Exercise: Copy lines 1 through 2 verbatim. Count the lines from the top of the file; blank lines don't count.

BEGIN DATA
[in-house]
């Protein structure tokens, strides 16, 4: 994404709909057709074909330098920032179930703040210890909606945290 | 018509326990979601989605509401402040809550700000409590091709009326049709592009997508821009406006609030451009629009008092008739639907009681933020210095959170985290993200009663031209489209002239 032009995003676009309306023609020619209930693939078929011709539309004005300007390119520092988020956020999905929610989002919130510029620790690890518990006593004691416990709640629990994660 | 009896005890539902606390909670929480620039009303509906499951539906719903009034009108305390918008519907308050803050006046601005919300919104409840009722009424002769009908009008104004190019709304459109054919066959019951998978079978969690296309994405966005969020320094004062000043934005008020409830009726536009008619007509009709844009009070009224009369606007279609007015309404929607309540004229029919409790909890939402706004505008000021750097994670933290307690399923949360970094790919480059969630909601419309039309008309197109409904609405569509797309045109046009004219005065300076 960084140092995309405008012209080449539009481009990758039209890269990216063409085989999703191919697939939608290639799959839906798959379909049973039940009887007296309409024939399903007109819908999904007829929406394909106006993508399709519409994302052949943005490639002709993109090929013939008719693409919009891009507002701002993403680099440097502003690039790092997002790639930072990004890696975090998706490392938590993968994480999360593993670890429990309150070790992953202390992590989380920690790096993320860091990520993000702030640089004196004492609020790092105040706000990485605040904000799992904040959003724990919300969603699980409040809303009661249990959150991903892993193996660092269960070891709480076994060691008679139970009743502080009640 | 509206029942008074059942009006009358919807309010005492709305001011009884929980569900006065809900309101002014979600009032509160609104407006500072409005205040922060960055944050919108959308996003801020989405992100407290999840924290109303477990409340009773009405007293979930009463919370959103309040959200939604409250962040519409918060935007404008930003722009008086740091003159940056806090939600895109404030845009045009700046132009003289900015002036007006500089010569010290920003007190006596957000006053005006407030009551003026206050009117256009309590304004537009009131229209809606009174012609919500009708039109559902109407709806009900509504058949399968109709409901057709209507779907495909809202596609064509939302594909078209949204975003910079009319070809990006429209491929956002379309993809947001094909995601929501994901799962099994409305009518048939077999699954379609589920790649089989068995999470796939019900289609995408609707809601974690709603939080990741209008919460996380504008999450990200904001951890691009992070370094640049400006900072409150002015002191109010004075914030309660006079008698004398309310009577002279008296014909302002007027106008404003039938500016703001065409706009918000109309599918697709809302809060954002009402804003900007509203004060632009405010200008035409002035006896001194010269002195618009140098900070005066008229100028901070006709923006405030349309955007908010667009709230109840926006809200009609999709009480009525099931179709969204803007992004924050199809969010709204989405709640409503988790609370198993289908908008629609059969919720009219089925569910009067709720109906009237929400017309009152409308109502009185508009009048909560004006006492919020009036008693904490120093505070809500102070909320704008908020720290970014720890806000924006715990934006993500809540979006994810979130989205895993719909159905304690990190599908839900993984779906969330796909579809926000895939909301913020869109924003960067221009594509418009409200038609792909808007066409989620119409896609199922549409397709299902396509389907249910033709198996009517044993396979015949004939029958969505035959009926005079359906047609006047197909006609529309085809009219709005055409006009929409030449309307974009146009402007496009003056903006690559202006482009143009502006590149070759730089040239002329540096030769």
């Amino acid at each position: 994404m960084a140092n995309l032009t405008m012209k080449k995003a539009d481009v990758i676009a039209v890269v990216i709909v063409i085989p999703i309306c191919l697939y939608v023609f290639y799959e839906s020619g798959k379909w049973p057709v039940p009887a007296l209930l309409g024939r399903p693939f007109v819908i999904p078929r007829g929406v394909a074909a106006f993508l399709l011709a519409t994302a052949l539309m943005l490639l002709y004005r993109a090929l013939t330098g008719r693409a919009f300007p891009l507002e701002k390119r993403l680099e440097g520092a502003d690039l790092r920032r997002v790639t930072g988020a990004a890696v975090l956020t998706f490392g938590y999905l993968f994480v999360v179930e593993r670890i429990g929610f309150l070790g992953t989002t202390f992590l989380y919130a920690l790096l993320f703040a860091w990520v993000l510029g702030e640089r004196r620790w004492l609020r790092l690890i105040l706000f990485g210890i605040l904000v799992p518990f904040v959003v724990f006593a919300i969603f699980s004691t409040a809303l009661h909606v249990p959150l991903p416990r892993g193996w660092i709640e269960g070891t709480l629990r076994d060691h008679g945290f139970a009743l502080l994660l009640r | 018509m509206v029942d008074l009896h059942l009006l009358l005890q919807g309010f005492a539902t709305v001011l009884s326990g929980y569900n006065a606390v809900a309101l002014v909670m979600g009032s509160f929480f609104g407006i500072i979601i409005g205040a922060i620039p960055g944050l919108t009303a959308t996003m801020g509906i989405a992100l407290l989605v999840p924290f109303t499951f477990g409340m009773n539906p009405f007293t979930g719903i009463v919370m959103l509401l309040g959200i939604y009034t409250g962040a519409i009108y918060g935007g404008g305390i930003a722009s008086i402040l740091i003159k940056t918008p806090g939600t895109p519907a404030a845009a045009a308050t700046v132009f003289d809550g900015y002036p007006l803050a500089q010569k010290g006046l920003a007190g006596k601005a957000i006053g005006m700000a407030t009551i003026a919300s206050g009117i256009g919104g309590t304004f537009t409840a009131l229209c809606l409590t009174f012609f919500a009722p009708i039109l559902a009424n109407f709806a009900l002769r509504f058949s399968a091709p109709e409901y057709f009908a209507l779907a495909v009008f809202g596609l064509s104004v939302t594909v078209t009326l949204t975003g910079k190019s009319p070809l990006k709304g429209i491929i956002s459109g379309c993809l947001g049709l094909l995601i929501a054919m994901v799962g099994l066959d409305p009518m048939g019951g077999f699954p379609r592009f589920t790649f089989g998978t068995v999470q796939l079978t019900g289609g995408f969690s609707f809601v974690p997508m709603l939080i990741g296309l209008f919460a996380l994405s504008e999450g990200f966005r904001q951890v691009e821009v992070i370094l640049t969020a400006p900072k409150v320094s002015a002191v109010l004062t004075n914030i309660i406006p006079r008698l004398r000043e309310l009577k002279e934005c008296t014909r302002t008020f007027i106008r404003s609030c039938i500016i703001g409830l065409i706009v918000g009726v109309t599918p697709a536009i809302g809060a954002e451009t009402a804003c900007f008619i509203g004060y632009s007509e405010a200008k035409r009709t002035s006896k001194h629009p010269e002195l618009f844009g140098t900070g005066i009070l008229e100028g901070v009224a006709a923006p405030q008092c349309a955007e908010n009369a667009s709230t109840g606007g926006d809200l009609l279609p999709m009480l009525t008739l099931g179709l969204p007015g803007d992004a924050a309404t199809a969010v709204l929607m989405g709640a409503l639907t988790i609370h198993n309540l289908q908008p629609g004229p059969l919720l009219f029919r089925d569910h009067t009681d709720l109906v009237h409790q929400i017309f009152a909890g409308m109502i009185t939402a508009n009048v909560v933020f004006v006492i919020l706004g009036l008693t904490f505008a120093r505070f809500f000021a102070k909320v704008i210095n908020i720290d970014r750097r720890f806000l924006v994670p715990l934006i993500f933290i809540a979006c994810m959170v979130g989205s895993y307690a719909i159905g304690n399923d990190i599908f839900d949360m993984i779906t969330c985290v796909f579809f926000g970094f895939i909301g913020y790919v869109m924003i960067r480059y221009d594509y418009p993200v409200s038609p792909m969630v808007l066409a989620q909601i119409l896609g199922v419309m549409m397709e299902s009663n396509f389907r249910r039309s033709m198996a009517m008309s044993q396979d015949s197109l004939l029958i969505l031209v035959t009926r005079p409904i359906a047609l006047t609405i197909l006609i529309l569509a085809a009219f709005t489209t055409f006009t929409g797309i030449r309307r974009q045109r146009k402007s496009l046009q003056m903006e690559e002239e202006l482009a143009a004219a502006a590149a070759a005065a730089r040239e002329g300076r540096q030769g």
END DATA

[in-house]
């Protein structure tokens, strides 16, 4: 994404709909057709074909330098920032179930703040210890909606945290 | 018509326990979601989605509401402040809550700000409590091709009326049709592009997508821009406006609030451009629009008092008739639907009681933020210095959170985290993200009663031209489209002239 032009995003676009309306023609020619209930693939078929011709539309004005300007390119520092988020956020999905929610989002919130510029620790690890518990006593004691416990709640629990994660 | 009896005890539902606390909670929480620039009303509906499951539906719903009034009108305390918008519907308050803050006046601005919300919104409840009722009424002769009908009008104004190019709304459109054919066959019951998978079978969690296309994405966005969020320094004062000043934005008020409830009726536009008619007509009709844009009070009224009369606007279609007015309404929607309540004229029919409790909890939402706004505008000021750097994670933290307690399923949360970094790919480059969630909601419309039309008309197109409904609405569509797309045109046009004219005065300076 960084140092995309405008012209080449539009481009990758039209890269990216063409085989999703191919697939939608290639799959839906798959379909049973039940009887007296309409024939399903007109819908999904007829929406394909106006993508399709519409994302052949943005490639002709993109090929013939008719693409919009891009507002701002993403680099440097502003690039790092997002790639930072990004890696975090998706490392938590993968994480999360593993670890429990309150070790992953202390992590989380920690790096993320860091990520993000702030640089004196004492609020790092105040706000990485605040904000799992904040959003724990919300969603699980409040809303009661249990959150991903892993193996660092269960070891709480076994060691008679139970009743502080009640 | 509206029942008074059942009006009358919807309010005492709305001011009884929980569900006065809900309101002014979600009032509160609104407006500072409005205040922060960055944050919108959308996003801020989405992100407290999840924290109303477990409340009773009405007293979930009463919370959103309040959200939604409250962040519409918060935007404008930003722009008086740091003159940056806090939600895109404030845009045009700046132009003289900015002036007006500089010569010290920003007190006596957000006053005006407030009551003026206050009117256009309590304004537009009131229209809606009174012609919500009708039109559902109407709806009900509504058949399968109709409901057709209507779907495909809202596609064509939302594909078209949204975003910079009319070809990006429209491929956002379309993809947001094909995601929501994901799962099994409305009518048939077999699954379609589920790649089989068995999470796939019900289609995408609707809601974690709603939080990741209008919460996380504008999450990200904001951890691009992070370094640049400006900072409150002015002191109010004075914030309660006079008698004398309310009577002279008296014909302002007027106008404003039938500016703001065409706009918000109309599918697709809302809060954002009402804003900007509203004060632009405010200008035409002035006896001194010269002195618009140098900070005066008229100028901070006709923006405030349309955007908010667009709230109840926006809200009609999709009480009525099931179709969204803007992004924050199809969010709204989405709640409503988790609370198993289908908008629609059969919720009219089925569910009067709720109906009237929400017309009152409308109502009185508009009048909560004006006492919020009036008693904490120093505070809500102070909320704008908020720290970014720890806000924006715990934006993500809540979006994810979130989205895993719909159905304690990190599908839900993984779906969330796909579809926000895939909301913020869109924003960067221009594509418009409200038609792909808007066409989620119409896609199922549409397709299902396509389907249910033709198996009517044993396979015949004939029958969505035959009926005079359906047609006047197909006609529309085809009219709005055409006009929409030449309307974009146009402007496009003056903006690559202006482009143009502006590149070759730089040239002329540096030769």